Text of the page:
In the March/April 2008 issue of PROBATE & PROPERTY, a publication of the Real Property, Trust and Estate Section of the American Bar Association, Christopher W. Smart, a Florida lawyer, purports to tell us what’s wrong with Kelo-style eminent domain and how to fix it. But a reading of his article, entitled Legislative and Judicial Reactions to Kelo: Eminent Domain’s Continuing Role in Redevelopment, discloses something entirely different. First, Smart tells us that because of its manifold problems and rampant abuses “America Cannot Afford Kelo Style Redevelopment.“ So far, so good. But then he concludes that “America Can Learn to Live With Kelo-style Redevelopment.” Interesting. It reminds us of George Orwell’s novel “1984” whose protagonist embraced the art of doublethink and learned to love Big Brother.
And how does Smart propose we learn to live with Kelo-style redevelopment? He expends one whole paragraph outlining three types of reform (at least he says it’s reform): (a) communication, (b) compensation, and (c) participation. There, that should do it, says Smart.
But these proposals not only fail to solve the problem, they are counterproductive. Communicating “early and often” with owners of properties targeted for acquisition, says Smart, “can put a human face on what can be seen as an otherwise arbitrary and alienating system.” By “creating ombudsman positions staffed by people who understand the process and can help guide the property owner through much of the process’s frustration will be removed.” Oh really? Would that perchance mean having a city functionary call on the targeted condemnees early and often, and tell them “I’m from the government, and I’m here to help you.”? Gimme a break.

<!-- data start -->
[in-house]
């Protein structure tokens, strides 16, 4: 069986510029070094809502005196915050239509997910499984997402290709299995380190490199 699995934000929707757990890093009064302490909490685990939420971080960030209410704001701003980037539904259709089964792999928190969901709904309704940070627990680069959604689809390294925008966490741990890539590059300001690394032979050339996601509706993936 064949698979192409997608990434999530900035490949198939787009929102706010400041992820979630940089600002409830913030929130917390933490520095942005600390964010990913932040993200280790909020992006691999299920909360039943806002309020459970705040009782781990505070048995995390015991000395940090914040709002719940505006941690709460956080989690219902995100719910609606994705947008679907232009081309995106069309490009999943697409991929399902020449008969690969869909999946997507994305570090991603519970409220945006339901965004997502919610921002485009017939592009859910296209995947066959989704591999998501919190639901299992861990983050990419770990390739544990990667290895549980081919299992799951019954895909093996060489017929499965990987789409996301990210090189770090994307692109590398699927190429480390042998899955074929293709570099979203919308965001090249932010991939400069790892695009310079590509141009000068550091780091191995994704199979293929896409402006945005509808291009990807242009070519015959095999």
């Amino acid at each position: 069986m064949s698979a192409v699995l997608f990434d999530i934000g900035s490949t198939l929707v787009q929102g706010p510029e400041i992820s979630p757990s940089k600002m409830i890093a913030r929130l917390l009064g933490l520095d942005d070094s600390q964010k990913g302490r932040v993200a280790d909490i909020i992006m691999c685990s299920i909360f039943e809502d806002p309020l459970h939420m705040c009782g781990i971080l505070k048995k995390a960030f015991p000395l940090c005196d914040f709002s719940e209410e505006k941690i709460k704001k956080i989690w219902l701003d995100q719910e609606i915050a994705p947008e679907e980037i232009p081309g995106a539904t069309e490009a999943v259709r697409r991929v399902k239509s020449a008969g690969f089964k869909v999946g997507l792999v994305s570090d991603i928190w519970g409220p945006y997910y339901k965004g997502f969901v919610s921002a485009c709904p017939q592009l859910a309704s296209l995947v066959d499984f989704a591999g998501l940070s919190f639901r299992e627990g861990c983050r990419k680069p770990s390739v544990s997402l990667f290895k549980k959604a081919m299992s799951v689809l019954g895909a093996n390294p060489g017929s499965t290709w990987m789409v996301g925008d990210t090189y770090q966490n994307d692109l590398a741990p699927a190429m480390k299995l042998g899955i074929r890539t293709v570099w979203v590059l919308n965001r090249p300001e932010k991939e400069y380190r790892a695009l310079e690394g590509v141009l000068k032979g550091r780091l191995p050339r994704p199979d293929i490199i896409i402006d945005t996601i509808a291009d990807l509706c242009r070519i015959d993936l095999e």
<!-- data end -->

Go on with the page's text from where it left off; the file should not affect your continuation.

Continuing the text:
The problem with the “early” part of Smart’s nostrum is that the delay between the announcement and implementation of a redevelopment project can take years or even decades, whereas tenants located in the targeted properties, upon hearing of the condemnation plans, split, leaving the property’s owner without the rents that are ncessary for the building’s upkeep. Thus, early announcements of contemplated government acquisition of specific areas result in condemnation blight as tenants move out, leaving behind underoccupied or vacant buildings, and as businesses depart to new locations (if they can find them) since staying put will only mean a destruction or damaging of the business when the condemnation comes, with no compensation provided by law for business losses. In short, even assuming good faith on the part of would-be condemnors, early announcements of government acquisition plans results in a decline of the targeted neighborhood, often driving the property owners within it to the wall, and causing them to lose their properties by foreclosure or tax sale. And those owners who can hang in there awaiting the planned acquisition, can find themselves in dire economic straits and thereby become fair game for bargain-seeking municipal right-of-way agents. For a discussion of these problems see Gideon Kanner, Condemnation Blight: Just How Just Is Just Compensation? 48 Notre Dame Lawyer 765, 768-770 (1973). As an Ohio court put it: “The central issue here is not the willful or intentional acts of the city, it is the natural and probable consequence of the acts or the failure to act on the part of the city. It is the cumulative result of many things, each in itself that might not have been totally harmful, but when impacted all together have the full force of destruction of the property . . .” City of Cleveland v. Hurwitz, 269 N.E.2d 562, 567 ((1969). So much for the early and often part.